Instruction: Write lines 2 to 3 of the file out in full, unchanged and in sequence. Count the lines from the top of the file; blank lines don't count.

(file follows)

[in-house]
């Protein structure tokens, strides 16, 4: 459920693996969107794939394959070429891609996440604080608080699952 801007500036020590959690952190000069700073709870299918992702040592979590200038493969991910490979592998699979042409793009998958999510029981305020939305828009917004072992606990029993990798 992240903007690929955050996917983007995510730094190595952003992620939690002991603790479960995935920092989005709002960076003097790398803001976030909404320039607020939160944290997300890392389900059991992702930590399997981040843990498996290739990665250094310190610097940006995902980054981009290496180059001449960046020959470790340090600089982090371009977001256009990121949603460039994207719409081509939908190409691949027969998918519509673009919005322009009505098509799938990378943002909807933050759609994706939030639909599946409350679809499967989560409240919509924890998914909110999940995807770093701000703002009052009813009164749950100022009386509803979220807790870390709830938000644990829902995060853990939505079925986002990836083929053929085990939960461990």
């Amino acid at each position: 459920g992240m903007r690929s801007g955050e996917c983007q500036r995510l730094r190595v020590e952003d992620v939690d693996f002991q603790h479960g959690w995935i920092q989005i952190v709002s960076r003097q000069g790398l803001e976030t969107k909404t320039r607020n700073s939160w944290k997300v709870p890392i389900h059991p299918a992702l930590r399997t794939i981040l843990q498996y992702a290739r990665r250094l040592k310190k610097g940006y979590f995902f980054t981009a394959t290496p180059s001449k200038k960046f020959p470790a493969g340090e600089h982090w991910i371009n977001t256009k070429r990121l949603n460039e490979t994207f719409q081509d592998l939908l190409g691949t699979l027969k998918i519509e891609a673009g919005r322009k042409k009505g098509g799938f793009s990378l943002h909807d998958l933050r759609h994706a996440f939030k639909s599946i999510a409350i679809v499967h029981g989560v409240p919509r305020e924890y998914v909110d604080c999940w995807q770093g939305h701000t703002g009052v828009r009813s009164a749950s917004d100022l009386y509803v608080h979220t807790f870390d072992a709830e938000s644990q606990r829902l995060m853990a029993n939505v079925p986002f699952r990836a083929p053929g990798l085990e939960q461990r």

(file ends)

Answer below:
């Protein structure tokens, strides 16, 4: 459920693996969107794939394959070429891609996440604080608080699952 801007500036020590959690952190000069700073709870299918992702040592979590200038493969991910490979592998699979042409793009998958999510029981305020939305828009917004072992606990029993990798 992240903007690929955050996917983007995510730094190595952003992620939690002991603790479960995935920092989005709002960076003097790398803001976030909404320039607020939160944290997300890392389900059991992702930590399997981040843990498996290739990665250094310190610097940006995902980054981009290496180059001449960046020959470790340090600089982090371009977001256009990121949603460039994207719409081509939908190409691949027969998918519509673009919005322009009505098509799938990378943002909807933050759609994706939030639909599946409350679809499967989560409240919509924890998914909110999940995807770093701000703002009052009813009164749950100022009386509803979220807790870390709830938000644990829902995060853990939505079925986002990836083929053929085990939960461990």
């Amino acid at each position: 459920g992240m903007r690929s801007g955050e996917c983007q500036r995510l730094r190595v020590e952003d992620v939690d693996f002991q603790h479960g959690w995935i920092q989005i952190v709002s960076r003097q000069g790398l803001e976030t969107k909404t320039r607020n700073s939160w944290k997300v709870p890392i389900h059991p299918a992702l930590r399997t794939i981040l843990q498996y992702a290739r990665r250094l040592k310190k610097g940006y979590f995902f980054t981009a394959t290496p180059s001449k200038k960046f020959p470790a493969g340090e600089h982090w991910i371009n977001t256009k070429r990121l949603n460039e490979t994207f719409q081509d592998l939908l190409g691949t699979l027969k998918i519509e891609a673009g919005r322009k042409k009505g098509g799938f793009s990378l943002h909807d998958l933050r759609h994706a996440f939030k639909s599946i999510a409350i679809v499967h029981g989560v409240p919509r305020e924890y998914v909110d604080c999940w995807q770093g939305h701000t703002g009052v828009r009813s009164a749950s917004d100022l009386y509803v608080h979220t807790f870390d072992a709830e938000s644990q606990r829902l995060m853990a029993n939505v079925p986002f699952r990836a083929p053929g990798l085990e939960q461990r």